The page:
Implement New Management Initiatives

Change Policy and Regulations

Change Culture

Seek common IT solutions across government

Increase rewards for performance at executive and mid-management levels

Make improvements in the workplace

Endorse and promote the CIO University

Permit reduced work schedules without penalties

Ensure widest possible competition

Encourage management development opportunities

Eliminate "time card"mentality

Adopt work/life programs

Use cross-government forums

Increase mobility into and out of government

Establish mandatory rotational programs

Reach out to professionals in other disciplines


Encourage greater use of existing financial incentives

Leverage existing executive development forums


Plan for succession to top jobs

The IT brain drain problem is real—and serious. For the government to be successful in delivering its mission outcomes in the future, it must be effective in retaining its top IT executives and competitive in recruiting the best candidates from outside the government.

This report describes feasible actions that the government can take to maintain a highly skilled corps of top IT executives and to lessen the impact of brain drain on the Federal environment.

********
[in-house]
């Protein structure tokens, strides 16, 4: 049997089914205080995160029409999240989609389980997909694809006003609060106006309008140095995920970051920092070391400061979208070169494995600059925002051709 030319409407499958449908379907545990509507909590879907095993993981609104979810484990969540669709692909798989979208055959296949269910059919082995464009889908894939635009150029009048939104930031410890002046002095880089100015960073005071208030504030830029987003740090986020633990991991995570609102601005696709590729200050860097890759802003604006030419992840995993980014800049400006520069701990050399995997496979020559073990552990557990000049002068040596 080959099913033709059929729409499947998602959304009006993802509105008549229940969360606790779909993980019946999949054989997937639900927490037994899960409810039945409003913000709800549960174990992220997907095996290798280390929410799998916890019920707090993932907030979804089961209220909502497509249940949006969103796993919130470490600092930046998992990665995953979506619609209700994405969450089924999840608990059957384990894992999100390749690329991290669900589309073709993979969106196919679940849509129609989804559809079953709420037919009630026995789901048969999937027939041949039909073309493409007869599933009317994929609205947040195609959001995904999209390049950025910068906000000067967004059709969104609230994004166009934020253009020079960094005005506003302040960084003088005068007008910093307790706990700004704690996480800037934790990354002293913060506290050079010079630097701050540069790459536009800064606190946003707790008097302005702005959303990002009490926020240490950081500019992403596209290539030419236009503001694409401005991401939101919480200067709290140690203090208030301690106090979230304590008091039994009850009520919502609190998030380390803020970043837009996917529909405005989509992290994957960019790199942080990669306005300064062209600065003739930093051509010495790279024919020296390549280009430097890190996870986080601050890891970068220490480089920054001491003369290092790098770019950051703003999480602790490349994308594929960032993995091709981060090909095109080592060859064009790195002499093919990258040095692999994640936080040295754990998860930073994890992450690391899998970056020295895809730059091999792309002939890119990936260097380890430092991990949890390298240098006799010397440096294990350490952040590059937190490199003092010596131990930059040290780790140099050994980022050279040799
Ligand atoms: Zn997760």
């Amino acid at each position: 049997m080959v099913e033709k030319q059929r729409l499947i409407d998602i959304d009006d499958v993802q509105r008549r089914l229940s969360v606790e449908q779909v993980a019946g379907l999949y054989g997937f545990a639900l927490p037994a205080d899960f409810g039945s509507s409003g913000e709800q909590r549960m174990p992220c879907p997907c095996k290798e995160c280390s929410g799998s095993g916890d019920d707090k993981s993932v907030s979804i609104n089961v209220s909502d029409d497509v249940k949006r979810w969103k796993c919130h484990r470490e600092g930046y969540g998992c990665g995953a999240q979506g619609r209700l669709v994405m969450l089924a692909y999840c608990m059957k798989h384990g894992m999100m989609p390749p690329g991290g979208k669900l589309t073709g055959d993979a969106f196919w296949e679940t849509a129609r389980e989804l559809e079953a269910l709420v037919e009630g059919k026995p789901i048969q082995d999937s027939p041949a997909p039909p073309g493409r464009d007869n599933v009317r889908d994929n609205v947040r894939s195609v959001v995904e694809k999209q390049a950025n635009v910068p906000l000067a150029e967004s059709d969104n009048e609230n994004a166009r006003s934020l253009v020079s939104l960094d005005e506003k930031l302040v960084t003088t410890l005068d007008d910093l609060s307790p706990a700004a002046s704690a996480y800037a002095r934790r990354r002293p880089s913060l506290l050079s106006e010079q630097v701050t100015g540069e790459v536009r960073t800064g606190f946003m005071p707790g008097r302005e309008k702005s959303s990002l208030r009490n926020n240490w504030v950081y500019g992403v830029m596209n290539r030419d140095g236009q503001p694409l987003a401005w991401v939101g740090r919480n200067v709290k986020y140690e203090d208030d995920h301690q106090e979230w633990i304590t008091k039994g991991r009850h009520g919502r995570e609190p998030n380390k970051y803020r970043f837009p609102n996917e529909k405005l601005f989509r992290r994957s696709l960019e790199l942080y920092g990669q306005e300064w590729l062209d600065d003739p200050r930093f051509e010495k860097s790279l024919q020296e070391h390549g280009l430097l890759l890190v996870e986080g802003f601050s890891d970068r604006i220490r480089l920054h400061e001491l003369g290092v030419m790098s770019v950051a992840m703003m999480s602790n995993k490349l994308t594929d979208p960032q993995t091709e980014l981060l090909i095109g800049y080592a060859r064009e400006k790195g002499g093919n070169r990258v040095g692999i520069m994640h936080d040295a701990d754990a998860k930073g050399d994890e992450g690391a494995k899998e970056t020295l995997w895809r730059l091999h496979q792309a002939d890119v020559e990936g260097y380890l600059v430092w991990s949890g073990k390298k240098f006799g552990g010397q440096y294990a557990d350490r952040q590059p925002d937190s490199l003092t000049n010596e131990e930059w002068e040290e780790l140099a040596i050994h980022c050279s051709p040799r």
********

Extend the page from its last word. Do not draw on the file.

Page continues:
Factors Influencing Brain Drain

  The Federal Workplace

  The Draw by the Private Sector

  The Development of Candidates for Senior IT Positions

  The Number of Candidates for Senior IT Positions



  Implement New Management Initiatives

  Change Policy and Regulations

  Change Culture


Appendix: ITRB Members and Staff


Today, it is difficult to pick up a trade journal or newspaper that does not contain an article on the growing shortage of employees to fill information technology jobs. Virginia Tech recently released a study showing that 346,000 computer programmer and systems analyst jobs are currently vacant in companies with 100 employees or more. The Labor Department estimates 95,000 new computer scientists, systems analysts, and programmers will be needed every year through the year 2005. The Information Technology Association of America states, "The shortage [in information technology workers] is a fundamental threat to the economic growth of the United States." ("Workers for Tech Jobs," The Washington Post, January 12, 1998)